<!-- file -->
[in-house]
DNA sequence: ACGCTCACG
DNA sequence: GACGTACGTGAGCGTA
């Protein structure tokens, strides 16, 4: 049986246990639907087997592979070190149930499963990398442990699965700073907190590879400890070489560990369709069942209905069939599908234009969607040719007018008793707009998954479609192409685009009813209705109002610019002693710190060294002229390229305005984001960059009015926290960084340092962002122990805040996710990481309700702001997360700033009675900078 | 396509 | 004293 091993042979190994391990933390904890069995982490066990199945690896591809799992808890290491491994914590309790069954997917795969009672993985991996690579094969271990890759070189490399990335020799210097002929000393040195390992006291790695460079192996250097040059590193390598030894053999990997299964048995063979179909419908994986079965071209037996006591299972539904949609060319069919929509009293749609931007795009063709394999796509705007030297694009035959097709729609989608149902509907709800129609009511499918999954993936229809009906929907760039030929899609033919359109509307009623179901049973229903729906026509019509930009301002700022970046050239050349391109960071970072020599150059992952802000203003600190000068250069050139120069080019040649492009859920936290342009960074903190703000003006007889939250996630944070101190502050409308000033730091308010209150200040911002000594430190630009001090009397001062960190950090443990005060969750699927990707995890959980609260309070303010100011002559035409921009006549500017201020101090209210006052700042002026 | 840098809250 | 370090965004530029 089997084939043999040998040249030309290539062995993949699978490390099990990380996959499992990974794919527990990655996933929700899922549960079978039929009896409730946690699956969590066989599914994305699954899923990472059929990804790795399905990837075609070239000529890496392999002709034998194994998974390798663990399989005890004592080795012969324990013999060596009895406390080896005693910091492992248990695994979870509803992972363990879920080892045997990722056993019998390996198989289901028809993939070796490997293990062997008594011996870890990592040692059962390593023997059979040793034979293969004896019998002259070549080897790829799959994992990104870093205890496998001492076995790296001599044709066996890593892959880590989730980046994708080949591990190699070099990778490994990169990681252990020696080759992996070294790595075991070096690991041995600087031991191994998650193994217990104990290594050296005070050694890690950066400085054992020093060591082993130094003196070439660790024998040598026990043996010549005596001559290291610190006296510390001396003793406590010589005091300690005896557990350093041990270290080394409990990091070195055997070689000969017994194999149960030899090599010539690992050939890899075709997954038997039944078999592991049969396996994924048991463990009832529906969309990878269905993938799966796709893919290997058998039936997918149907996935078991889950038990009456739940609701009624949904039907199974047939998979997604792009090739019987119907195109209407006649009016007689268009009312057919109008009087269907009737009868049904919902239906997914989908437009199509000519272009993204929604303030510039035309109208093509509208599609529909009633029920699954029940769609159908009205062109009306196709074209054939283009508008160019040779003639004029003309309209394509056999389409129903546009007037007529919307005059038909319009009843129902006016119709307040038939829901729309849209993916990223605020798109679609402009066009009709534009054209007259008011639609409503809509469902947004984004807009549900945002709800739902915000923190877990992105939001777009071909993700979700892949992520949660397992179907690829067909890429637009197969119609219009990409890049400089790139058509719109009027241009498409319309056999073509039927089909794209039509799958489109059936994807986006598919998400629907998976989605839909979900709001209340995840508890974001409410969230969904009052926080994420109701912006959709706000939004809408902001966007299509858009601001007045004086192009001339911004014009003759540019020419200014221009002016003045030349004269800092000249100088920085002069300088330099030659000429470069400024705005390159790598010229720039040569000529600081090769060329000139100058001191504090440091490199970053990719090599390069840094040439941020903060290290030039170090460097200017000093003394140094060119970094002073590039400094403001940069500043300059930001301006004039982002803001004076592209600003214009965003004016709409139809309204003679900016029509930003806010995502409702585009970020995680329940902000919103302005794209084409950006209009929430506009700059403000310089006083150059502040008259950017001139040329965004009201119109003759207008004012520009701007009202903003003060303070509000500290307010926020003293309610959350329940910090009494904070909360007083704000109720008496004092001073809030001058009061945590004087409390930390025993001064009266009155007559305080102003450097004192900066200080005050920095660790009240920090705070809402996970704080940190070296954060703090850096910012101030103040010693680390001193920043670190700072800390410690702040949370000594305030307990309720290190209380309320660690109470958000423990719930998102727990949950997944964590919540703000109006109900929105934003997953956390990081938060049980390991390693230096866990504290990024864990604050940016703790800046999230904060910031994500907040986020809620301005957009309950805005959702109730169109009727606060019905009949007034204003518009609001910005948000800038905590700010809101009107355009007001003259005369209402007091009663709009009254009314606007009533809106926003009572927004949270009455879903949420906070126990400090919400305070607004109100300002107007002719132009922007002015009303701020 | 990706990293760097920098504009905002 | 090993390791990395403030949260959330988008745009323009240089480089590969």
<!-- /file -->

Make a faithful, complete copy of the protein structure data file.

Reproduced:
[in-house]
DNA sequence: ACGCTCACG
DNA sequence: GACGTACGTGAGCGTA
């Protein structure tokens, strides 16, 4: 049986246990639907087997592979070190149930499963990398442990699965700073907190590879400890070489560990369709069942209905069939599908234009969607040719007018008793707009998954479609192409685009009813209705109002610019002693710190060294002229390229305005984001960059009015926290960084340092962002122990805040996710990481309700702001997360700033009675900078 | 396509 | 004293 091993042979190994391990933390904890069995982490066990199945690896591809799992808890290491491994914590309790069954997917795969009672993985991996690579094969271990890759070189490399990335020799210097002929000393040195390992006291790695460079192996250097040059590193390598030894053999990997299964048995063979179909419908994986079965071209037996006591299972539904949609060319069919929509009293749609931007795009063709394999796509705007030297694009035959097709729609989608149902509907709800129609009511499918999954993936229809009906929907760039030929899609033919359109509307009623179901049973229903729906026509019509930009301002700022970046050239050349391109960071970072020599150059992952802000203003600190000068250069050139120069080019040649492009859920936290342009960074903190703000003006007889939250996630944070101190502050409308000033730091308010209150200040911002000594430190630009001090009397001062960190950090443990005060969750699927990707995890959980609260309070303010100011002559035409921009006549500017201020101090209210006052700042002026 | 840098809250 | 370090965004530029 089997084939043999040998040249030309290539062995993949699978490390099990990380996959499992990974794919527990990655996933929700899922549960079978039929009896409730946690699956969590066989599914994305699954899923990472059929990804790795399905990837075609070239000529890496392999002709034998194994998974390798663990399989005890004592080795012969324990013999060596009895406390080896005693910091492992248990695994979870509803992972363990879920080892045997990722056993019998390996198989289901028809993939070796490997293990062997008594011996870890990592040692059962390593023997059979040793034979293969004896019998002259070549080897790829799959994992990104870093205890496998001492076995790296001599044709066996890593892959880590989730980046994708080949591990190699070099990778490994990169990681252990020696080759992996070294790595075991070096690991041995600087031991191994998650193994217990104990290594050296005070050694890690950066400085054992020093060591082993130094003196070439660790024998040598026990043996010549005596001559290291610190006296510390001396003793406590010589005091300690005896557990350093041990270290080394409990990091070195055997070689000969017994194999149960030899090599010539690992050939890899075709997954038997039944078999592991049969396996994924048991463990009832529906969309990878269905993938799966796709893919290997058998039936997918149907996935078991889950038990009456739940609701009624949904039907199974047939998979997604792009090739019987119907195109209407006649009016007689268009009312057919109008009087269907009737009868049904919902239906997914989908437009199509000519272009993204929604303030510039035309109208093509509208599609529909009633029920699954029940769609159908009205062109009306196709074209054939283009508008160019040779003639004029003309309209394509056999389409129903546009007037007529919307005059038909319009009843129902006016119709307040038939829901729309849209993916990223605020798109679609402009066009009709534009054209007259008011639609409503809509469902947004984004807009549900945002709800739902915000923190877990992105939001777009071909993700979700892949992520949660397992179907690829067909890429637009197969119609219009990409890049400089790139058509719109009027241009498409319309056999073509039927089909794209039509799958489109059936994807986006598919998400629907998976989605839909979900709001209340995840508890974001409410969230969904009052926080994420109701912006959709706000939004809408902001966007299509858009601001007045004086192009001339911004014009003759540019020419200014221009002016003045030349004269800092000249100088920085002069300088330099030659000429470069400024705005390159790598010229720039040569000529600081090769060329000139100058001191504090440091490199970053990719090599390069840094040439941020903060290290030039170090460097200017000093003394140094060119970094002073590039400094403001940069500043300059930001301006004039982002803001004076592209600003214009965003004016709409139809309204003679900016029509930003806010995502409702585009970020995680329940902000919103302005794209084409950006209009929430506009700059403000310089006083150059502040008259950017001139040329965004009201119109003759207008004012520009701007009202903003003060303070509000500290307010926020003293309610959350329940910090009494904070909360007083704000109720008496004092001073809030001058009061945590004087409390930390025993001064009266009155007559305080102003450097004192900066200080005050920095660790009240920090705070809402996970704080940190070296954060703090850096910012101030103040010693680390001193920043670190700072800390410690702040949370000594305030307990309720290190209380309320660690109470958000423990719930998102727990949950997944964590919540703000109006109900929105934003997953956390990081938060049980390991390693230096866990504290990024864990604050940016703790800046999230904060910031994500907040986020809620301005957009309950805005959702109730169109009727606060019905009949007034204003518009609001910005948000800038905590700010809101009107355009007001003259005369209402007091009663709009009254009314606007009533809106926003009572927004949270009455879903949420906070126990400090919400305070607004109100300002107007002719132009922007002015009303701020 | 990706990293760097920098504009905002 | 090993390791990395403030949260959330988008745009323009240089480089590969």